It’s Anniversary Month here at Balladeer’s Blog! Here’s my second review of an Ancient Greek Comedy from back in the year 2011. FOR BACKGROUND INFORMATION IF YOU MISSED MY FIRST POST ON ANCIENT GREEK COMEDIES CLICK HERE: https://glitternight.com/2011/09/22/at-long-last-my-ancient-greek-comedy-posts-begin/
The Clouds was written by Aristophanes around 423 BCE and next to Lysistrata, which I examined last week, is the Big A’s most- discussed satire, mostly because of its lampooning of the philosopher Socrates, a contemporary of Aristophanes. Many modern readers, who have been programmed to sneeringly “deconstruct” old works of art rather than understand them, love to regard this comedy with hostility. They accuse Aristophanes of being “anti – intellectual” for subjecting Socrates in particular and the Sophist philosophers in general to the same satirical criticism that every other aspect of Athenian society was subjected to in comic plays.
There are many arguments I can use to refute this claim, and I’ll present them below following my synopsis of the play itself. To provide just a brief argument right now since you may be curious, let me remind everyone that Shakespeare is famous for the line about killing all the lawyers, but I’ve never met one rational person who thinks that line means Shakespeare was seriously proposing the execution of all lawyers or the elimination of the law and/or the judiciary system. By the same token I hardly think Aristophanes was railing against every form of education or intellectual inquiry. More on this controversy, including the trial of Socrates, below.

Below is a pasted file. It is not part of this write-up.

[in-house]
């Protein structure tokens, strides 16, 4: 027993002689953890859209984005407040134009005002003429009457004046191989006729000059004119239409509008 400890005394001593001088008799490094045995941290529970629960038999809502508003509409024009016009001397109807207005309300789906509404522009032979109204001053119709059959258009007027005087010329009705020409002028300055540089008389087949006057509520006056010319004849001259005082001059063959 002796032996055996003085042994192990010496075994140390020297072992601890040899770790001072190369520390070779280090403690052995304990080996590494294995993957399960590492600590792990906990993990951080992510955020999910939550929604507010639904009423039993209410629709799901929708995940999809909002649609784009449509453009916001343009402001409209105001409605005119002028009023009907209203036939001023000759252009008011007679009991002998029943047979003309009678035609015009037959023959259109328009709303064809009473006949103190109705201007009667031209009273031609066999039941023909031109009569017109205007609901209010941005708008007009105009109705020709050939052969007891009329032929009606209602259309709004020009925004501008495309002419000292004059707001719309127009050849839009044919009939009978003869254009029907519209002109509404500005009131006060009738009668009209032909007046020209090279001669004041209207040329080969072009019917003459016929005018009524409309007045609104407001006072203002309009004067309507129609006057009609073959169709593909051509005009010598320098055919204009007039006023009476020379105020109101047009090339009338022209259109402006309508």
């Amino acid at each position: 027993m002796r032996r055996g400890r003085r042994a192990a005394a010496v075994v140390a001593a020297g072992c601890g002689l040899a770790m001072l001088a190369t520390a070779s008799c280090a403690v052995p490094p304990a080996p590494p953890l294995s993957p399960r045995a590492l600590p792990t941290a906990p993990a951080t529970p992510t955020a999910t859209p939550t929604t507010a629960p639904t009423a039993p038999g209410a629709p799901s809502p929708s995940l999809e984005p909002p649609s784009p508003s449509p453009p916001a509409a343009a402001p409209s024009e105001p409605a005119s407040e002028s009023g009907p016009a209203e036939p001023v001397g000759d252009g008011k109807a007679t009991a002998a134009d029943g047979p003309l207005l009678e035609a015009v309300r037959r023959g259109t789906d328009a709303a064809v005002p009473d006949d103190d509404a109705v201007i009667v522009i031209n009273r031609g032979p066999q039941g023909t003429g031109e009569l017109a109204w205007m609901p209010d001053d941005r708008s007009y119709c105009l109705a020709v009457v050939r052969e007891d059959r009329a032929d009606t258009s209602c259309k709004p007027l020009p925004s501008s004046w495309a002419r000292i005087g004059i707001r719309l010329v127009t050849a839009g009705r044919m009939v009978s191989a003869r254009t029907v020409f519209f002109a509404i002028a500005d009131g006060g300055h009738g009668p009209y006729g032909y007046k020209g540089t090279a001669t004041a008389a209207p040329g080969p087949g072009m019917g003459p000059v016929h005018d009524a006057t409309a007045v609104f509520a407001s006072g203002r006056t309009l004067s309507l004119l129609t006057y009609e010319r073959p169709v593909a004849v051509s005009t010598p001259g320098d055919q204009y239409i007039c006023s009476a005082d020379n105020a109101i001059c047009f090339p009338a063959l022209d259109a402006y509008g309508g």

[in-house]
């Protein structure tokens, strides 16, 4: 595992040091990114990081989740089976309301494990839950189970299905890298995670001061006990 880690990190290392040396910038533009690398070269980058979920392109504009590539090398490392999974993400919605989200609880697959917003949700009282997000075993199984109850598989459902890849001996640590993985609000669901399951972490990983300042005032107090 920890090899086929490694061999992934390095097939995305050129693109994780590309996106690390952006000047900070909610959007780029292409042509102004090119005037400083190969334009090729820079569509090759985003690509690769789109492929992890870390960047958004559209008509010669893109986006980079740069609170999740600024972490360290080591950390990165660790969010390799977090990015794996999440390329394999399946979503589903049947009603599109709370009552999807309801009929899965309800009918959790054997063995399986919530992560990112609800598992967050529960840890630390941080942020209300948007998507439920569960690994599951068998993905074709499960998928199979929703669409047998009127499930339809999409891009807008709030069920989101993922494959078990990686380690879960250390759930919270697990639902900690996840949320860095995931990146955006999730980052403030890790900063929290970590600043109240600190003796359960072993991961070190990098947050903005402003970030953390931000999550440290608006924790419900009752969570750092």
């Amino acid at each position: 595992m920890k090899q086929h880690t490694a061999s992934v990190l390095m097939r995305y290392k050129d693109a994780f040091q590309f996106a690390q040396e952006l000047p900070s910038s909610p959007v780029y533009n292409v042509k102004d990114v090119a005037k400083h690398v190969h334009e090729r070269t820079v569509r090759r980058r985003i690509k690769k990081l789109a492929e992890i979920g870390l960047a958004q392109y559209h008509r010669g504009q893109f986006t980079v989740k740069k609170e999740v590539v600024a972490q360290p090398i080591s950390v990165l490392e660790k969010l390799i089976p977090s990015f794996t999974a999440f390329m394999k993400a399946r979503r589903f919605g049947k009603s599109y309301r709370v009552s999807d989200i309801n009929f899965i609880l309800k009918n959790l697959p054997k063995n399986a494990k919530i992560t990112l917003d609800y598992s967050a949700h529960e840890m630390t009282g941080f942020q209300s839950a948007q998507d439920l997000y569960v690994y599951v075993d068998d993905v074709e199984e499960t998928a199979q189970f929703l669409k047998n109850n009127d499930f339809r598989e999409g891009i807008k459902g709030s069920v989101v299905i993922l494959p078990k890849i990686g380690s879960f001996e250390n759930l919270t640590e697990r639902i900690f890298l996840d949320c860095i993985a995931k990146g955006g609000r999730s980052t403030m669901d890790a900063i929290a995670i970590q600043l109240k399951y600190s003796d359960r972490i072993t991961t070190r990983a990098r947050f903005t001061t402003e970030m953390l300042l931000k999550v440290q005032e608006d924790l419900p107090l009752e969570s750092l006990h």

In the ancient Greek democracy Athenian citizens were expected to represent themselves in court in both criminal and civil proceedings.
Since juries are the same no matter what the time period a guilty person who was a good speaker could get acquitted while an innocent person who was an inept speaker could get found guilty.
Conversely, since there were no public prosecutors, citizens could charge their fellow Athenians with crimes and if they were skilled enough at speaking they could railroad an innocent person. Many Athenian citizens who faced a court date would pay some of the “streetcorner” Sophist philosophers to teach them rhetorical skills to make them better prepared for their appearance in court. Continue reading